Massage Therapy for Nurses to Reduce Work-Related Stress

Research published in Complementary Therapies in Clinical Practice shows that massage for nurses during work hours can help to reduce stress and related symptoms, including headaches, shoulder tension, insomnia, fatigue, and muscle and joint pain. “This study affirms the important role massage therapy can play in the work setting, in this case to ease stress for health care providers who, in turn, can better provide optimal patient care,” says Bontrager.

Article reprint from amtamassage.org, research roundup.


joe-azevedo2Joe Azevedo is a New York State/NCBTMB Licensed Massage Therapist, ARCB Certified Reflexologist, and an Advanced Reiki Practitioner. He is a graduate of the Swedish Institute and is the owner and founder of Brooklyn Reflexology.

Whether it’s the changing of the seasons or more long-term, chronic feelings of anxiety and depression, recent research is showing that massage therapy can help improve mood and reset circadian rhythms, which can lead to better sleep and more energy.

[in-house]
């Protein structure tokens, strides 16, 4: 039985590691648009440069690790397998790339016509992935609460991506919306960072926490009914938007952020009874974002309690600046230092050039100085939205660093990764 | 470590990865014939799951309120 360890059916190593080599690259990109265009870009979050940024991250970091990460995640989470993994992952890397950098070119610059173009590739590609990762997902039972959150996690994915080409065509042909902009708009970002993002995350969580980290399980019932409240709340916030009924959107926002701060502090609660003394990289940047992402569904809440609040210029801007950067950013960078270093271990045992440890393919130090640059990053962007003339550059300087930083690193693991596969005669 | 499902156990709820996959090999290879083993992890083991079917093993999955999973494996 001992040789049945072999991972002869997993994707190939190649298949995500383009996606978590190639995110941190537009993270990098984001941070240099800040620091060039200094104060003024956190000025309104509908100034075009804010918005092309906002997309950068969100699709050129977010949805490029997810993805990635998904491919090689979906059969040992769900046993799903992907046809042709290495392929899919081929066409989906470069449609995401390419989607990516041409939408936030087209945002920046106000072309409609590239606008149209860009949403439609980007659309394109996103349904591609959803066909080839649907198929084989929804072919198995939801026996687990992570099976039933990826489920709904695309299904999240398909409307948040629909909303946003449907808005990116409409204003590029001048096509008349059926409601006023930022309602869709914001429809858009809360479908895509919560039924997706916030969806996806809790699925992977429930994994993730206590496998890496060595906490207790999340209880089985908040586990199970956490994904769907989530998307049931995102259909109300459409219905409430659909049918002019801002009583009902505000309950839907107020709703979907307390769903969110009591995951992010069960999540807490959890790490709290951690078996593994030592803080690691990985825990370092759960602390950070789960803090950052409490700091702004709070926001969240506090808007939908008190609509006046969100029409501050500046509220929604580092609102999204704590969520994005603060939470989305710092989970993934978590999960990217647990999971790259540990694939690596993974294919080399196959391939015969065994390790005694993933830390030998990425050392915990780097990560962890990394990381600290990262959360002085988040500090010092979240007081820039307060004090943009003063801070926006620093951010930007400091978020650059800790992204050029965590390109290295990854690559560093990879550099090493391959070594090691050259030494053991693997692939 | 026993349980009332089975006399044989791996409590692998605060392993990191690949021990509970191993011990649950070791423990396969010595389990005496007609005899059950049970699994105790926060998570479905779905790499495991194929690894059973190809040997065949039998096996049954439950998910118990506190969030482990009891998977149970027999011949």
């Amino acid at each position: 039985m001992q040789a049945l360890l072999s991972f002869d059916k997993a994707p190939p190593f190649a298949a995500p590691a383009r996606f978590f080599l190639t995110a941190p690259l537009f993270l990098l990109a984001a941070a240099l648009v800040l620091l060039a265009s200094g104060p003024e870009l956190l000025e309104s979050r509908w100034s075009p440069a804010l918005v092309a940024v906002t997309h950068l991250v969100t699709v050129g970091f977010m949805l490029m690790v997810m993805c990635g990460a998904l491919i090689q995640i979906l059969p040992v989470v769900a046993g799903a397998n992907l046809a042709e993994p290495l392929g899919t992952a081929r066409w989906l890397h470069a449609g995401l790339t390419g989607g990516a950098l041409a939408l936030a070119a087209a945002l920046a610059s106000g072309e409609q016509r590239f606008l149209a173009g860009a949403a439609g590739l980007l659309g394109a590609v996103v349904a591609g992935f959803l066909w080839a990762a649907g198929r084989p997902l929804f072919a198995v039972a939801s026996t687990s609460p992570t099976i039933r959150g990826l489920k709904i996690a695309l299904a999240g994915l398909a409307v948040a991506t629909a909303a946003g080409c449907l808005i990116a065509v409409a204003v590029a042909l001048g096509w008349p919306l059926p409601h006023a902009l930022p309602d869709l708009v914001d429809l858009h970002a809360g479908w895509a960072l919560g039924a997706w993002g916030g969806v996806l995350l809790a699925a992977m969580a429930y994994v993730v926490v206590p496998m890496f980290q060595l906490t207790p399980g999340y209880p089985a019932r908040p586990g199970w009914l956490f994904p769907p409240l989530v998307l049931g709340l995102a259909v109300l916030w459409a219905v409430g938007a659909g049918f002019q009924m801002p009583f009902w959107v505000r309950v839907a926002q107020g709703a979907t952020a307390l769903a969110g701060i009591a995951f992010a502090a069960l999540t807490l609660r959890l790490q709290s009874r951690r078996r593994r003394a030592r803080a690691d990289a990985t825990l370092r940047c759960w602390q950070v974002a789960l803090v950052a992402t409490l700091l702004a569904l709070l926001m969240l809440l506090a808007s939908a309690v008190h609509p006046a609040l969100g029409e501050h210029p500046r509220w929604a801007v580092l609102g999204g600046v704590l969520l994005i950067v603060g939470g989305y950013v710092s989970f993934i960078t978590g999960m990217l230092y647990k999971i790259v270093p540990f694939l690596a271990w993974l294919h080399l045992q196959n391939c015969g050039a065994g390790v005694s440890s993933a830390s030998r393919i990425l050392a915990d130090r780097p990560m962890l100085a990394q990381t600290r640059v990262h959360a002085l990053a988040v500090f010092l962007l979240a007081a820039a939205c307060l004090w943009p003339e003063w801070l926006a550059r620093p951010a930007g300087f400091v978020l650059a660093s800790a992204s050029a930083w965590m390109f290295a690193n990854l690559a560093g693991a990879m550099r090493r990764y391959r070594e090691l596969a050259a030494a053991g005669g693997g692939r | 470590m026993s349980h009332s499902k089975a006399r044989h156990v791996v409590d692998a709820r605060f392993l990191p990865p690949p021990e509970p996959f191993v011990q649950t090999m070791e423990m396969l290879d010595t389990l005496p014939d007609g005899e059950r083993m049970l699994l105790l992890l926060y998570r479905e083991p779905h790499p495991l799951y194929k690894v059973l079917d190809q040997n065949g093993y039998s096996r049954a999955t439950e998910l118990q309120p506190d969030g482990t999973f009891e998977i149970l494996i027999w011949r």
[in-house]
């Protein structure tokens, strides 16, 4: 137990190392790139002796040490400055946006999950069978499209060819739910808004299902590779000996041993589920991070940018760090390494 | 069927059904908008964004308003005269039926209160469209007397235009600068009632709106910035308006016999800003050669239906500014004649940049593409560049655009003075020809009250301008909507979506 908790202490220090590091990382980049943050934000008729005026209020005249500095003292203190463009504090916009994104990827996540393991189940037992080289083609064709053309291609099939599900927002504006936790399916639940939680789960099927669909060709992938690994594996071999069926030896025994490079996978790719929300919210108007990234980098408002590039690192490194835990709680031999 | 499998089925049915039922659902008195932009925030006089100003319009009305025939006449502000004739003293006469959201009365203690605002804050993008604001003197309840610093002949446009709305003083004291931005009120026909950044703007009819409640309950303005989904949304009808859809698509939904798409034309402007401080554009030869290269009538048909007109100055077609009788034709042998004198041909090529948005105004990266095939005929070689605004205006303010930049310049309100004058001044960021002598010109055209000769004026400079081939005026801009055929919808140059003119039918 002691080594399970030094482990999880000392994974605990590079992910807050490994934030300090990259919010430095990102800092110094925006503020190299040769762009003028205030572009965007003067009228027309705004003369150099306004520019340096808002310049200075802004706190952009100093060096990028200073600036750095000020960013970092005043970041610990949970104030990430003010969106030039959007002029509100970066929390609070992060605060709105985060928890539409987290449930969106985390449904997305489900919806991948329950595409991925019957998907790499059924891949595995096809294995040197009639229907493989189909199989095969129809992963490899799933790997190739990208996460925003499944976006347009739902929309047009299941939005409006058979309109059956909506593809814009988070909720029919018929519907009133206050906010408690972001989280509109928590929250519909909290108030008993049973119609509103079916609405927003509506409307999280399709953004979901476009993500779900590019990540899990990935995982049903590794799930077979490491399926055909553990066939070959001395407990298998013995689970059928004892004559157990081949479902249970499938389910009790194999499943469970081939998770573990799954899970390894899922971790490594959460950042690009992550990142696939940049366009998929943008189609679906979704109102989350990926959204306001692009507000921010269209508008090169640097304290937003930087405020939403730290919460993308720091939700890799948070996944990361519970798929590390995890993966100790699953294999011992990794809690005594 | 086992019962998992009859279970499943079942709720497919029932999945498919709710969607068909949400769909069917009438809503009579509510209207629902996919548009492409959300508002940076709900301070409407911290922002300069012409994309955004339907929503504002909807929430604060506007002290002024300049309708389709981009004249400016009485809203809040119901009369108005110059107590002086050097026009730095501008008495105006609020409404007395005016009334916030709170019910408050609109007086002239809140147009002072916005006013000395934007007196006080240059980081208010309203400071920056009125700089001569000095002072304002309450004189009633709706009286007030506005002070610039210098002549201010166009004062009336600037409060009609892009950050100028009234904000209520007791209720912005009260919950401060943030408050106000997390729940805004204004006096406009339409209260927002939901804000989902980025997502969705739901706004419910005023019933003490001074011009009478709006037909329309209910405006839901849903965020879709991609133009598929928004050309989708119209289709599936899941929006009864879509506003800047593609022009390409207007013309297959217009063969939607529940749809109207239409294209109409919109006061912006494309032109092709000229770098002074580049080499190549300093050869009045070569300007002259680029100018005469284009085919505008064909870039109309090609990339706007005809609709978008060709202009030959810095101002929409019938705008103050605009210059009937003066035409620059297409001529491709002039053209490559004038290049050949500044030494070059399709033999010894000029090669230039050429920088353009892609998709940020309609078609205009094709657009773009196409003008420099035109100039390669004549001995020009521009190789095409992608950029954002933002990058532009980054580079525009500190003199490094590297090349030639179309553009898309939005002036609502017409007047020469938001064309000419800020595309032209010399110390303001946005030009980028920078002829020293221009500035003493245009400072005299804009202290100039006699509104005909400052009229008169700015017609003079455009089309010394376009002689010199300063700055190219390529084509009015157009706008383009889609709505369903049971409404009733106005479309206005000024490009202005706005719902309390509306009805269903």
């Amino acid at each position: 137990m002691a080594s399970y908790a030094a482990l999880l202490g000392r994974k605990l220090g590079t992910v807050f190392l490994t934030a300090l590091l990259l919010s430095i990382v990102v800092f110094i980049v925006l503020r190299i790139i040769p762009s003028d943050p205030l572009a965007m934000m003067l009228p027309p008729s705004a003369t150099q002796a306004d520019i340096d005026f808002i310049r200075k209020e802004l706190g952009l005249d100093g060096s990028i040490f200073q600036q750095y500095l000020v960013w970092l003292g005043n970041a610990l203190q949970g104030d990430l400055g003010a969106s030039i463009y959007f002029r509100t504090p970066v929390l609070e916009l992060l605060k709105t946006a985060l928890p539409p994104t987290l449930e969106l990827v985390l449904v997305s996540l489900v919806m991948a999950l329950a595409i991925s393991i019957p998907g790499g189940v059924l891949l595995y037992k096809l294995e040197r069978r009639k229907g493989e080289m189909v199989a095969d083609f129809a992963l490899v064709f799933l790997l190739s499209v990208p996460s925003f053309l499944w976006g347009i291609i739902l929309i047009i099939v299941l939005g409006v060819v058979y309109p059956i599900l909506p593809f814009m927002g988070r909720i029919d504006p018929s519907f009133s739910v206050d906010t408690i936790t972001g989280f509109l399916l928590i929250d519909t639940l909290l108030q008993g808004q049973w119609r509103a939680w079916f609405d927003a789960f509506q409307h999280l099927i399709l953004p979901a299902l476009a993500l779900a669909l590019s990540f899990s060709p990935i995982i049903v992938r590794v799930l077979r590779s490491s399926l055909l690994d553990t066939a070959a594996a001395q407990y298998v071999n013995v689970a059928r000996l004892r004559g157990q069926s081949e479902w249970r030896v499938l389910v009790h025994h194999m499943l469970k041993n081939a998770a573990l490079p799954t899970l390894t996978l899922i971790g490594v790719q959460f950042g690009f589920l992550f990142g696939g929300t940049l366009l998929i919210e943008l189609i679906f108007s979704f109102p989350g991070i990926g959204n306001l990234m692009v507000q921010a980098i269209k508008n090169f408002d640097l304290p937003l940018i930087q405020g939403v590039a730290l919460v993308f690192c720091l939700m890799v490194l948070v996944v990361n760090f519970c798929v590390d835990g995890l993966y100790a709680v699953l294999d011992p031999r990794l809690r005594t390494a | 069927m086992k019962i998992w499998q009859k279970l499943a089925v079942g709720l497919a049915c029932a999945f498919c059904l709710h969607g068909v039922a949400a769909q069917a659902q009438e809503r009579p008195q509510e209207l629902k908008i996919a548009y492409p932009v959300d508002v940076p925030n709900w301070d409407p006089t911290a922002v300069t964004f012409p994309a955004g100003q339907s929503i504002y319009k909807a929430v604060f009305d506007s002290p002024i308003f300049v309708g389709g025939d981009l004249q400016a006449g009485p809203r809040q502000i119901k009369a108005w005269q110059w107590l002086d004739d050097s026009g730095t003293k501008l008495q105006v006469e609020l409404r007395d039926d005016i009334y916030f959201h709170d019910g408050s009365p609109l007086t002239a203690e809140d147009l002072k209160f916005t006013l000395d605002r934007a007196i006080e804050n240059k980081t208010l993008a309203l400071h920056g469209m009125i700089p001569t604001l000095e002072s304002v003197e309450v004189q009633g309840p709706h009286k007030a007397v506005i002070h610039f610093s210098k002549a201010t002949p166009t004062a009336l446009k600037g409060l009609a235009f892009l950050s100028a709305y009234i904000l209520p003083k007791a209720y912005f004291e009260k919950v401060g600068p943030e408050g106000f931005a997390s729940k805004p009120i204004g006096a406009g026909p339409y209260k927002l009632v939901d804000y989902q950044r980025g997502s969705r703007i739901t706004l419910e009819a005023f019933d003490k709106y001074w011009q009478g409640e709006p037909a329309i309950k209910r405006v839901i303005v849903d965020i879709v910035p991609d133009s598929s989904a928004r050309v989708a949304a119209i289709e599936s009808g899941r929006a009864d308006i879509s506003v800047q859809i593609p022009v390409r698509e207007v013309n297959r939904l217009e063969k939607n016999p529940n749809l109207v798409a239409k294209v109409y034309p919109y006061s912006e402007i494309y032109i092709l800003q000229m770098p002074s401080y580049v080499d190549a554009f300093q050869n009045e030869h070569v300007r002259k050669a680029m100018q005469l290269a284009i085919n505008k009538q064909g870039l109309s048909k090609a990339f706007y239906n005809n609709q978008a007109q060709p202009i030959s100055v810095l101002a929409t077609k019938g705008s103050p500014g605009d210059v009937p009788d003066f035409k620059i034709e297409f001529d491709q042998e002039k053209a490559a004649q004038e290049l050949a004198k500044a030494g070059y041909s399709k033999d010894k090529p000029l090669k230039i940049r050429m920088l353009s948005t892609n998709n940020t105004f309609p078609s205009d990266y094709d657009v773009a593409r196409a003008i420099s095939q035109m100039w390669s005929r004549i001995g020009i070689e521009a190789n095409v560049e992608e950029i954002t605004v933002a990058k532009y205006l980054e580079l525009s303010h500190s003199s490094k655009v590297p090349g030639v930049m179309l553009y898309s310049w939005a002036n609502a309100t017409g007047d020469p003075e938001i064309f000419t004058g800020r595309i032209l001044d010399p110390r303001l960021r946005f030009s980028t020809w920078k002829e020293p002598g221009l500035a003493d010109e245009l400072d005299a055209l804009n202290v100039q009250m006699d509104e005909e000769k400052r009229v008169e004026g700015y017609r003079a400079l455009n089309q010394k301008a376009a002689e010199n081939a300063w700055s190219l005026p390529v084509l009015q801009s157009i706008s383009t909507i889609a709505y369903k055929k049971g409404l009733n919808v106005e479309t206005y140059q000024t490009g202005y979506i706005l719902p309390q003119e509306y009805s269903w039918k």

Improved Mood

A randomized study of 34 women with stage 1 or 2 breast cancer examined how massage therapy impacted depression and anxiety levels. The massage therapy group received a 30-minute massage three times per week for five weeks, which consisted of stroking, squeezing and stretching techniques to the head, arms, legs, feet and back. The control group received no intervention. Study participants were assessed on the first and last day of the study, and assessment included both immediate effects measures of anxiety, depressed mood and vigor, as well as longer term effects on depression, anxiety and hostility, functioning, body image and coping styles. A subset of 27 women also had blood drawn to examine additional measures.

The immediate massage therapy effects included reduced anxiety, depressed mood and anger. Longer term effects included reduced depression and hostility, as well as increased serotonin values, NK cell number and lymphocytes. Serotonin, a neurotransmitter with functions in various parts of the body, works to regulate mood, appetite, sleep, memory and learning.